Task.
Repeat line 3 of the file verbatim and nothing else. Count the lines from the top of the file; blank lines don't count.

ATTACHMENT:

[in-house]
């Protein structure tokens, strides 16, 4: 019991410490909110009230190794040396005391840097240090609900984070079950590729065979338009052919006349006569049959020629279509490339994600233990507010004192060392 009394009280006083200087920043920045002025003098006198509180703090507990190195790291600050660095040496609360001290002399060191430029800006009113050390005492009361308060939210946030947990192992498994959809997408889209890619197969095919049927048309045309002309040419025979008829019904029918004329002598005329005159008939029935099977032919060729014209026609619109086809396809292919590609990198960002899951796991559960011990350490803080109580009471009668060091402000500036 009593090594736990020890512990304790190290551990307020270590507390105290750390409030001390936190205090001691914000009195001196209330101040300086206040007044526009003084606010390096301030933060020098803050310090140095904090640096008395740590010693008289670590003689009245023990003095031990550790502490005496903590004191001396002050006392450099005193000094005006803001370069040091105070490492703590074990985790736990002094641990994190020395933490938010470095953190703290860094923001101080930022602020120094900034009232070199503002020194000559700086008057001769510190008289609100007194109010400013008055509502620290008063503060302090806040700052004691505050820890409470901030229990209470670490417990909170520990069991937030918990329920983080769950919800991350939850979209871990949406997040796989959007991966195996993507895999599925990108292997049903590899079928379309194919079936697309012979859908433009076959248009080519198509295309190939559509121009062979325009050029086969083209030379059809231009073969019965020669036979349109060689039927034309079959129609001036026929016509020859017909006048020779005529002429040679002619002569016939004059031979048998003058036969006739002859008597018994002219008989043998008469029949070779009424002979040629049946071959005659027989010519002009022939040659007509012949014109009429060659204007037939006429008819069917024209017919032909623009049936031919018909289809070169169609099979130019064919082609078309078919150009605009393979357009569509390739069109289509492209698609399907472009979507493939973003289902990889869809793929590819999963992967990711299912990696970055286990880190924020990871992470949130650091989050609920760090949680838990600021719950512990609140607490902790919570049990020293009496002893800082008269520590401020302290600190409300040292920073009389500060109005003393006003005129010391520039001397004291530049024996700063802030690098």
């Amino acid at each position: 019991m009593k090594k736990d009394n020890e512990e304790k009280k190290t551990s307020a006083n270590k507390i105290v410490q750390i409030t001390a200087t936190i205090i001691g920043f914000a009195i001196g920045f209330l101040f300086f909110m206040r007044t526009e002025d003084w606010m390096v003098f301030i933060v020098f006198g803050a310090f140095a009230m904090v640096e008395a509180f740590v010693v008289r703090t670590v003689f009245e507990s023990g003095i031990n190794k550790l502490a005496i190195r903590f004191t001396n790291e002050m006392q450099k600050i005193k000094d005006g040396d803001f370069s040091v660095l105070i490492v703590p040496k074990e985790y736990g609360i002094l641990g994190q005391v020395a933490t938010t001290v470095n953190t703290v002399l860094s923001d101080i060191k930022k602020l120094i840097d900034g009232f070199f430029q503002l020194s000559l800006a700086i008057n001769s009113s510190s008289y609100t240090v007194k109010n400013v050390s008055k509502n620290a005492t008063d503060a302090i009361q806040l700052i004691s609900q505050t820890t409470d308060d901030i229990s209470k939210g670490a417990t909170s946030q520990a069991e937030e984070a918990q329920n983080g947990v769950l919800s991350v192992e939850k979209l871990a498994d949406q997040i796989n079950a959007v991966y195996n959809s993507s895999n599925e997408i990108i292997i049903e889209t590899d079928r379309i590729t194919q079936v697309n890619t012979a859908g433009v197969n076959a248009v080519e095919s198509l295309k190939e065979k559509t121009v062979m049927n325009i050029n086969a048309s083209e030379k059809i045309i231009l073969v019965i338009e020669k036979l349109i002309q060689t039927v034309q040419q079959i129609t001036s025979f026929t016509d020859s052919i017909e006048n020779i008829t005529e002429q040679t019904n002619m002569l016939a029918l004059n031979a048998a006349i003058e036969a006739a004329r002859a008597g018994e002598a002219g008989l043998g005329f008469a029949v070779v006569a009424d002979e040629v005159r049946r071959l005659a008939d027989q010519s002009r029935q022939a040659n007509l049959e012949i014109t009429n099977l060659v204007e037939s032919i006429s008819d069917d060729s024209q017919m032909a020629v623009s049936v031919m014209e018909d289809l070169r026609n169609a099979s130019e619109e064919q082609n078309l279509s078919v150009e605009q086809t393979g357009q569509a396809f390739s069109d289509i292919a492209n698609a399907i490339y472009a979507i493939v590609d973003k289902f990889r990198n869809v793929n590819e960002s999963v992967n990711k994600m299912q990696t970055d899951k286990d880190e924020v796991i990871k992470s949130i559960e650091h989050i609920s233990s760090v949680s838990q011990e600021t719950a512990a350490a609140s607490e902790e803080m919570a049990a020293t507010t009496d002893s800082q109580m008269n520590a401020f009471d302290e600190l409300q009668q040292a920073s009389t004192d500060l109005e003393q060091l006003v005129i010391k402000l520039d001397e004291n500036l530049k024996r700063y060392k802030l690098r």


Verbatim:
């Amino acid at each position: 019991m009593k090594k736990d009394n020890e512990e304790k009280k190290t551990s307020a006083n270590k507390i105290v410490q750390i409030t001390a200087t936190i205090i001691g920043f914000a009195i001196g920045f209330l101040f300086f909110m206040r007044t526009e002025d003084w606010m390096v003098f301030i933060v020098f006198g803050a310090f140095a009230m904090v640096e008395a509180f740590v010693v008289r703090t670590v003689f009245e507990s023990g003095i031990n190794k550790l502490a005496i190195r903590f004191t001396n790291e002050m006392q450099k600050i005193k000094d005006g040396d803001f370069s040091v660095l105070i490492v703590p040496k074990e985790y736990g609360i002094l641990g994190q005391v020395a933490t938010t001290v470095n953190t703290v002399l860094s923001d101080i060191k930022k602020l120094i840097d900034g009232f070199f430029q503002l020194s000559l800006a700086i008057n001769s009113s510190s008289y609100t240090v007194k109010n400013v050390s008055k509502n620290a005492t008063d503060a302090i009361q806040l700052i004691s609900q505050t820890t409470d308060d901030i229990s209470k939210g670490a417990t909170s946030q520990a069991e937030e984070a918990q329920n983080g947990v769950l919800s991350v192992e939850k979209l871990a498994d949406q997040i796989n079950a959007v991966y195996n959809s993507s895999n599925e997408i990108i292997i049903e889209t590899d079928r379309i590729t194919q079936v697309n890619t012979a859908g433009v197969n076959a248009v080519e095919s198509l295309k190939e065979k559509t121009v062979m049927n325009i050029n086969a048309s083209e030379k059809i045309i231009l073969v019965i338009e020669k036979l349109i002309q060689t039927v034309q040419q079959i129609t001036s025979f026929t016509d020859s052919i017909e006048n020779i008829t005529e002429q040679t019904n002619m002569l016939a029918l004059n031979a048998a006349i003058e036969a006739a004329r002859a008597g018994e002598a002219g008989l043998g005329f008469a029949v070779v006569a009424d002979e040629v005159r049946r071959l005659a008939d027989q010519s002009r029935q022939a040659n007509l049959e012949i014109t009429n099977l060659v204007e037939s032919i006429s008819d069917d060729s024209q017919m032909a020629v623009s049936v031919m014209e018909d289809l070169r026609n169609a099979s130019e619109e064919q082609n078309l279509s078919v150009e605009q086809t393979g357009q569509a396809f390739s069109d289509i292919a492209n698609a399907i490339y472009a979507i493939v590609d973003k289902f990889r990198n869809v793929n590819e960002s999963v992967n990711k994600m299912q990696t970055d899951k286990d880190e924020v796991i990871k992470s949130i559960e650091h989050i609920s233990s760090v949680s838990q011990e600021t719950a512990a350490a609140s607490e902790e803080m919570a049990a020293t507010t009496d002893s800082q109580m008269n520590a401020f009471d302290e600190l409300q009668q040292a920073s009389t004192d500060l109005e003393q060091l006003v005129i010391k402000l520039d001397e004291n500036l530049k024996r700063y060392k802030l690098r």